Well. I’m glad that’s finally over. I may have my complaints about Obama, but Romney spent so much time throwing red meat to the lunatics on the far right of his own party that he ended up scaring the crap out of me. And to think, I thought he was one of the more level headed ones during the start of the primaries … but that was before the GOP drafted their platform coming out against contraception, same sex marriage, and a rather unhealthy deference to religious sensibilities at the cost of a woman’s right to access the care she needs.
Now it will just happen on a more state-by-state basis. Speaking of …
In February, Gov. Chris Gregoire signed into law a bill that legalized same-sex marriage in Washington state, making it the nation’s seventh to allow gay and lesbian couples to wed.
However, in June, Preserve Marriage Washington submitted more than 200,000 signatures to block the law from taking effect and set in motion the creation of Referendum 74.
The bill that Gregoire signed, Engrossed Substitute Senate Bill 6239, “would allow same-sex couples to marry, preserve domestic partnerships only for seniors and preserve the right of clergy or religious organizations to refuse to perform, recognize or accommodate any marriage ceremony,” according to the state voters guide.
The referendum asks if the bill should be approved or rejected.
In March, Maryland Gov. Martin O’Malley signed the same-sex marriage bill into law. But just two months later, officials with the Maryland Marriage Alliance — a coalition of groups working to preserve the traditional definition of marriage as a union between a man and a woman — had reportedly collected more than 113,000 signatures from opponents, far exceeding the necessary 56,000 signatures to force the law to a referendum.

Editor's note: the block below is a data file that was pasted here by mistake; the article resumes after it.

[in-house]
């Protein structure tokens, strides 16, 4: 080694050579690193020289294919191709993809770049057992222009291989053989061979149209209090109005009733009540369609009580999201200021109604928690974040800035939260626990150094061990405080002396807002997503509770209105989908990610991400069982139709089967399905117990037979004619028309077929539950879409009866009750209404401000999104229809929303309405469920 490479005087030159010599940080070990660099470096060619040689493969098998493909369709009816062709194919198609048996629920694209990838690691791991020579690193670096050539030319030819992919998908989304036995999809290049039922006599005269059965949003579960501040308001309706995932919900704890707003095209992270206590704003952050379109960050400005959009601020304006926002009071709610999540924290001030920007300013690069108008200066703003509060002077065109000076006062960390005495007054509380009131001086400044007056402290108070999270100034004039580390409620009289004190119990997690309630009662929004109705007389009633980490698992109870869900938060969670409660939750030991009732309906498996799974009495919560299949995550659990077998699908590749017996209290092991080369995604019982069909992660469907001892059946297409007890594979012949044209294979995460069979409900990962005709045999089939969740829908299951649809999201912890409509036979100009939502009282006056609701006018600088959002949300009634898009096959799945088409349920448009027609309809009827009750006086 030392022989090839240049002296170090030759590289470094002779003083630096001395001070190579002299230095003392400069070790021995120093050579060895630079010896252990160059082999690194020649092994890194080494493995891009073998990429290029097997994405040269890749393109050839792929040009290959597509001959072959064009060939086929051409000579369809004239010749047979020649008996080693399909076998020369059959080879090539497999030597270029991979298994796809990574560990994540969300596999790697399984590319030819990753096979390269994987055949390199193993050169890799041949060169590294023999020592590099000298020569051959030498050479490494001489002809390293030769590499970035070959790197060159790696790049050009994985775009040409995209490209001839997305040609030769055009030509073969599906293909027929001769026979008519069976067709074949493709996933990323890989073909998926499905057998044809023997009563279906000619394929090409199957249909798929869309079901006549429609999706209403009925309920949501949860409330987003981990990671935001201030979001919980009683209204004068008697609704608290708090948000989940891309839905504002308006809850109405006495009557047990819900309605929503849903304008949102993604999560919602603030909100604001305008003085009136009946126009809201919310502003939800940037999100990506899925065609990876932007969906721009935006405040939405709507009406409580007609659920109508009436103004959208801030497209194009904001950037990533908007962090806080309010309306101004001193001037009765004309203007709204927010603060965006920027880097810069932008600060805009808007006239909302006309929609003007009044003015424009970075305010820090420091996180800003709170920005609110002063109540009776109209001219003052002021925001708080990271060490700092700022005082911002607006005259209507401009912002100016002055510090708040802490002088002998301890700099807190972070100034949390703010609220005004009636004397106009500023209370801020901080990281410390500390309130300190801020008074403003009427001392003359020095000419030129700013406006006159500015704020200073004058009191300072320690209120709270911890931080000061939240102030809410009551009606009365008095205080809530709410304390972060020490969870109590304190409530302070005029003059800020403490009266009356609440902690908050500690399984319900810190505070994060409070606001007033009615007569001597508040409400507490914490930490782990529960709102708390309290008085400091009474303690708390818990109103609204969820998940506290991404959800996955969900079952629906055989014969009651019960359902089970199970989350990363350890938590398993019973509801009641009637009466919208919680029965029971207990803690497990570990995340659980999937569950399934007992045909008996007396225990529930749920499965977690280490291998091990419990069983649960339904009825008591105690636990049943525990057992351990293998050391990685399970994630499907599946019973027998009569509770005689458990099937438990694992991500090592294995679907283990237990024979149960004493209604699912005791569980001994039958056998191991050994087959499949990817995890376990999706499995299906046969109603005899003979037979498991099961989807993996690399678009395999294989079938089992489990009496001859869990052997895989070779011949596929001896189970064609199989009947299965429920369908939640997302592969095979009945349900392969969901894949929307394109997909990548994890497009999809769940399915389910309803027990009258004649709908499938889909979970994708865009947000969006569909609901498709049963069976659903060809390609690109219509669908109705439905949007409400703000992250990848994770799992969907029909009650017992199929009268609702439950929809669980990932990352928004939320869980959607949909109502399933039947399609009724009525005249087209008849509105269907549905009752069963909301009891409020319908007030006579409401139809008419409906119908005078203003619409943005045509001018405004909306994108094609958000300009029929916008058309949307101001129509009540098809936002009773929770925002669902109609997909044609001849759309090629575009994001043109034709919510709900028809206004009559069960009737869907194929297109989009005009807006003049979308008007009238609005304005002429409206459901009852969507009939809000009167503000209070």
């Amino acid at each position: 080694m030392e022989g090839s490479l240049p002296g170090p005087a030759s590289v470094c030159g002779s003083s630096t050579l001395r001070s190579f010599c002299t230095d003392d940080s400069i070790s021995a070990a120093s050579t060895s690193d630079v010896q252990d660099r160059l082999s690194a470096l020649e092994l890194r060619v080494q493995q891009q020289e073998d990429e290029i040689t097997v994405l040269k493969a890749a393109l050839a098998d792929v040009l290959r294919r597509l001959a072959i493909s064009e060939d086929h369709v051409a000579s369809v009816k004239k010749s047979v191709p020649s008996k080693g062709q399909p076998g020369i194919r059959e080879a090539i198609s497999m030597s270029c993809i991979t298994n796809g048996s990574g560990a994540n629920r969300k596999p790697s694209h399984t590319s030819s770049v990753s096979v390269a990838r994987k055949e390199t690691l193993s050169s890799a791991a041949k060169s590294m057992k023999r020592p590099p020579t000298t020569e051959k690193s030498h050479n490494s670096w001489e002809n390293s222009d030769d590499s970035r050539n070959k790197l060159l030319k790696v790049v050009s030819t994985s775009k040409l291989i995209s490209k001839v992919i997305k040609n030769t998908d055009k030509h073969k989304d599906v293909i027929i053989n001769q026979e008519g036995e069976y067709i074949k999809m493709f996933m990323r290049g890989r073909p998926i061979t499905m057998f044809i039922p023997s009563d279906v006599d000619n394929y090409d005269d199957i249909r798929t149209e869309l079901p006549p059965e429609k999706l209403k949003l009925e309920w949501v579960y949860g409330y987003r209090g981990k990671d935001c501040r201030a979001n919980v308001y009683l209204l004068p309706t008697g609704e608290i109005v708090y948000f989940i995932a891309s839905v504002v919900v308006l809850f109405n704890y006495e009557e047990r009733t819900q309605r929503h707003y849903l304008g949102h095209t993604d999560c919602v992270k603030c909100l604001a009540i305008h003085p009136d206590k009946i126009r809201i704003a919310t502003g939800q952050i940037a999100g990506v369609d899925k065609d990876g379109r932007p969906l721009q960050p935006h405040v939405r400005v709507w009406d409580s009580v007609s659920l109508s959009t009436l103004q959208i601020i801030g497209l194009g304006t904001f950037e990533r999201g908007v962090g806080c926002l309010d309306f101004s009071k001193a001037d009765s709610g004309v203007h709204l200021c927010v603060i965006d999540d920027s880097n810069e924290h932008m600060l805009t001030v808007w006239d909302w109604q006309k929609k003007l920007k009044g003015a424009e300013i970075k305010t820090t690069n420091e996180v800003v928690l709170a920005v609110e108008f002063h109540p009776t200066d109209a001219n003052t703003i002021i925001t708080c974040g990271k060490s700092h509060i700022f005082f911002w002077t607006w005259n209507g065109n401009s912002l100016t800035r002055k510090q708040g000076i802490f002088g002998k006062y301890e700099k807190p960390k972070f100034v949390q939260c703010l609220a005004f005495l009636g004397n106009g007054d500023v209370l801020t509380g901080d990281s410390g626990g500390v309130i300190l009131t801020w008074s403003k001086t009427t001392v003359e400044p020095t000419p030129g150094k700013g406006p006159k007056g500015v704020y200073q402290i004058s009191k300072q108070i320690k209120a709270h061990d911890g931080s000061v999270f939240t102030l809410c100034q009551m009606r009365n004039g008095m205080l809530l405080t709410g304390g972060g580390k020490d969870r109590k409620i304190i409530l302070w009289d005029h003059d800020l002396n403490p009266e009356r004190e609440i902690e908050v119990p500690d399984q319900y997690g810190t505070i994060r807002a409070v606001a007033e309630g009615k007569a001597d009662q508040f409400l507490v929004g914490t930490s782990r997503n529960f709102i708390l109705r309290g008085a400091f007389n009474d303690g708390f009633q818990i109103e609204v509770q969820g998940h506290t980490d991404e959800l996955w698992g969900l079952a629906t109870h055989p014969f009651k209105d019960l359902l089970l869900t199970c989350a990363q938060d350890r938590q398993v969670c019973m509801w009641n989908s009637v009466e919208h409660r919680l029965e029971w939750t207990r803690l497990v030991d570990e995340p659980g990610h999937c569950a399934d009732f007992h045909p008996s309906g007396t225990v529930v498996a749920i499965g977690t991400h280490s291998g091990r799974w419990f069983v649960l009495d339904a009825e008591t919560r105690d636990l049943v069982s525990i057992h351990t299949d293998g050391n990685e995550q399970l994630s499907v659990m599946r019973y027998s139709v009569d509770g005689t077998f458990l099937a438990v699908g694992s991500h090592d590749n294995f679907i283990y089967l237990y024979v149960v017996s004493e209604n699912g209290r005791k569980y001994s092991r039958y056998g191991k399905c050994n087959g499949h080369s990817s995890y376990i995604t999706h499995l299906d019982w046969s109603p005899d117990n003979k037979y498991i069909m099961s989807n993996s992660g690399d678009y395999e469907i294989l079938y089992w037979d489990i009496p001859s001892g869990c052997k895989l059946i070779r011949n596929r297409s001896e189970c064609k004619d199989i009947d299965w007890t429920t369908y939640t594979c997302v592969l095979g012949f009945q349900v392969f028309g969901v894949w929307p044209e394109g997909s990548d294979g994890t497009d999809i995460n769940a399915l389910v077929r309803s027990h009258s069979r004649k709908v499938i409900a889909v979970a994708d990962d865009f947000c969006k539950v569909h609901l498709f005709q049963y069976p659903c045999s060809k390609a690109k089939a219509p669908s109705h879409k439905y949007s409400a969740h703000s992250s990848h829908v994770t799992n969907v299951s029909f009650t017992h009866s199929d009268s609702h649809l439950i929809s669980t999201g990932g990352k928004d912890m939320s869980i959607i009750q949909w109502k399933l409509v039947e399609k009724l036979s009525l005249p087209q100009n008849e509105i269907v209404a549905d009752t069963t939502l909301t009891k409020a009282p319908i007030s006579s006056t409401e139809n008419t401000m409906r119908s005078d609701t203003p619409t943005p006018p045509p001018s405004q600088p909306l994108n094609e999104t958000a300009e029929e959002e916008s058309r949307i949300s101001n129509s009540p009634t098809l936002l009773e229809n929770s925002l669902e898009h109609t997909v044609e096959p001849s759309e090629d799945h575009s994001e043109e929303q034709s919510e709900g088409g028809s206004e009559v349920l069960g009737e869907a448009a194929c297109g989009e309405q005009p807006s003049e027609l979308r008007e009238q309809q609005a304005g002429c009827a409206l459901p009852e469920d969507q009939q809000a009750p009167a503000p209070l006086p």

Voters a continent apart made history Tuesday on two divisive social issues, with Maine becoming the first state to approve same-sex marriage by popular vote […]
Maine’s referendum on same-sex marriage marked the first time that gay-rights supporters put the issue to a popular vote. They collected enough signatures over the summer to schedule the vote, hoping to reverse the outcome of a 2009 referendum that quashed a gay-marriage law enacted by the Legislature.
In both Maryland and Washington, gay-marriage laws were approved by lawmakers and signed by the governors earlier this year, but opponents gathered enough signatures to challenge the laws.
(I’m writing this the night before, so this might be outdated by the time I wake up. I’m sure you’ll manage.)
Oh, I just saw Mitt’s concession speech … it was pretty good. Gracious, dignified, and respectful. It was followed by the same kind of stuff I remember hearing after the 2008 election: “OMG The GOP is DEAD!! What are they going to do? They’re going to fall apart! They’re lost!! How can they recover?” If recent history is any indicator, they’ll get more isolated and paranoid, hunker down, and end up being even more extreme than they are now. With any luck they’ll simply be voted into irrelevance and a better, more rational center-right party will take its place.
I also heard that Todd Akin – armchair physician who claimed that a woman’s body shuts down to prevent conception after “legitimate” rape – was defeated by incumbent Claire McCaskill. That’s a damned shame.
Meanwhile, in Indiana, Richard Mourdock – who gained fame for saying that rape pregnancies are a gift from God – was defeated by challenger Joe Donnelly. Well, that’s two victories over delusional fanatics … too many remaining to count.
Now, before we get back to the gridlock, I leave you with President Obama slow dancing with Joe Biden:
Oh, what a night.
EDIT: just got word that Minnesota rejected their referendum on a constitutional same sex marriage ban. Good job 🙂
Finally, after so many losses at state ballot boxes around the country, Minnesota has defeated a discriminatory anti-LGBT constitutional marriage amendment. The amendment, called “Recognition of Marriage Solely Between One Man and One Woman” was defeated by 51.5% voting against, and 47.3% voting in favor. The remaining 1.2% will presumably also be counted as “no” votes, since any vote that is blank is considered a “no” vote.